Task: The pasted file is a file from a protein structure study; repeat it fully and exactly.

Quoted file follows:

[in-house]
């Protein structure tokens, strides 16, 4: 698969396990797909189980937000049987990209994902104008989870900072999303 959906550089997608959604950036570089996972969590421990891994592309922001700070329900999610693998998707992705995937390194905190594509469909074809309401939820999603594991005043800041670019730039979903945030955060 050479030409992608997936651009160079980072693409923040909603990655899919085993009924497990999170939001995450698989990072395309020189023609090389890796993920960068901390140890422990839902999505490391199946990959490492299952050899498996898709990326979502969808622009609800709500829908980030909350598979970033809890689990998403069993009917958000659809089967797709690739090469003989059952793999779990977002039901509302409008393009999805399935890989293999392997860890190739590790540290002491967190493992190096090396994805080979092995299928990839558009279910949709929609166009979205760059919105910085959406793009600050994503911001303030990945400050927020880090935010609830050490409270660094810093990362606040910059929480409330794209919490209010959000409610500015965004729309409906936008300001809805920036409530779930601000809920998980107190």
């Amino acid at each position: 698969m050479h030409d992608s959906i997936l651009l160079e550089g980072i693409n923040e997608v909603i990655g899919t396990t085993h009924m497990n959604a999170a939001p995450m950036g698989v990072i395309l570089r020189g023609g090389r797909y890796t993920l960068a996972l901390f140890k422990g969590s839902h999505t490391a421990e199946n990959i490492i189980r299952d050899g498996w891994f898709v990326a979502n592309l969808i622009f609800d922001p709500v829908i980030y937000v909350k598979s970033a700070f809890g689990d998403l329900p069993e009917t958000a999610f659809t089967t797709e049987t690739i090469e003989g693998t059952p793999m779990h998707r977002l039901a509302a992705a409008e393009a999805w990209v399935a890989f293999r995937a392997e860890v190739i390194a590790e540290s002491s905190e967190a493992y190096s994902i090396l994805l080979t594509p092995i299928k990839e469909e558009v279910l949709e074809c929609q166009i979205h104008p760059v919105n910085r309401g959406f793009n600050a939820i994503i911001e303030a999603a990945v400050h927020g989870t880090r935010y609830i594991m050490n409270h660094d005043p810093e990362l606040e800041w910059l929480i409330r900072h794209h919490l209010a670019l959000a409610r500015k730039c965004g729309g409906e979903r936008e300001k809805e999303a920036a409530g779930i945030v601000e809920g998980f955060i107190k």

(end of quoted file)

[in-house]
């Protein structure tokens, strides 16, 4: 698969396990797909189980937000049987990209994902104008989870900072999303 959906550089997608959604950036570089996972969590421990891994592309922001700070329900999610693998998707992705995937390194905190594509469909074809309401939820999603594991005043800041670019730039979903945030955060 050479030409992608997936651009160079980072693409923040909603990655899919085993009924497990999170939001995450698989990072395309020189023609090389890796993920960068901390140890422990839902999505490391199946990959490492299952050899498996898709990326979502969808622009609800709500829908980030909350598979970033809890689990998403069993009917958000659809089967797709690739090469003989059952793999779990977002039901509302409008393009999805399935890989293999392997860890190739590790540290002491967190493992190096090396994805080979092995299928990839558009279910949709929609166009979205760059919105910085959406793009600050994503911001303030990945400050927020880090935010609830050490409270660094810093990362606040910059929480409330794209919490209010959000409610500015965004729309409906936008300001809805920036409530779930601000809920998980107190």
């Amino acid at each position: 698969m050479h030409d992608s959906i997936l651009l160079e550089g980072i693409n923040e997608v909603i990655g899919t396990t085993h009924m497990n959604a999170a939001p995450m950036g698989v990072i395309l570089r020189g023609g090389r797909y890796t993920l960068a996972l901390f140890k422990g969590s839902h999505t490391a421990e199946n990959i490492i189980r299952d050899g498996w891994f898709v990326a979502n592309l969808i622009f609800d922001p709500v829908i980030y937000v909350k598979s970033a700070f809890g689990d998403l329900p069993e009917t958000a999610f659809t089967t797709e049987t690739i090469e003989g693998t059952p793999m779990h998707r977002l039901a509302a992705a409008e393009a999805w990209v399935a890989f293999r995937a392997e860890v190739i390194a590790e540290s002491s905190e967190a493992y190096s994902i090396l994805l080979t594509p092995i299928k990839e469909e558009v279910l949709e074809c929609q166009i979205h104008p760059v919105n910085r309401g959406f793009n600050a939820i994503i911001e303030a999603a990945v400050h927020g989870t880090r935010y609830i594991m050490n409270h660094d005043p810093e990362l606040e800041w910059l929480i409330r900072h794209h919490l209010a670019l959000a409610r500015k730039c965004g729309g409906e979903r936008e300001k809805e999303a920036a409530g779930i945030v601000e809920g998980f955060i107190k």